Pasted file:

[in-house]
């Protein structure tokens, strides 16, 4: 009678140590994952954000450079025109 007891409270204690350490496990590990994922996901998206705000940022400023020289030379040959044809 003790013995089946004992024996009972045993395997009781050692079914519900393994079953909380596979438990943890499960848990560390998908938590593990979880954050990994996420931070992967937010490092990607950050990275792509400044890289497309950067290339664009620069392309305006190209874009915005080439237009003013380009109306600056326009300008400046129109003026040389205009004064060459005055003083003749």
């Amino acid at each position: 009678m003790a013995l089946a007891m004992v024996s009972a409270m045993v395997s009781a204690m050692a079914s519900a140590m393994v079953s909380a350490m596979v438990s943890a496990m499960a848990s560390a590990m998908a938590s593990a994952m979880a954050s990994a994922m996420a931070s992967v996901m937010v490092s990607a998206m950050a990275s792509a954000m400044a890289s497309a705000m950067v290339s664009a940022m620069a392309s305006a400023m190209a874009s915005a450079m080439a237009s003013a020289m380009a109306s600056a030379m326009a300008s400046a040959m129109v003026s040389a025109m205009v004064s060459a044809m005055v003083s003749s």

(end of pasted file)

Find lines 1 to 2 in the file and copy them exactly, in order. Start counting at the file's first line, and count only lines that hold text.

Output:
[in-house]
């Protein structure tokens, strides 16, 4: 009678140590994952954000450079025109 007891409270204690350490496990590990994922996901998206705000940022400023020289030379040959044809 003790013995089946004992024996009972045993395997009781050692079914519900393994079953909380596979438990943890499960848990560390998908938590593990979880954050990994996420931070992967937010490092990607950050990275792509400044890289497309950067290339664009620069392309305006190209874009915005080439237009003013380009109306600056326009300008400046129109003026040389205009004064060459005055003083003749």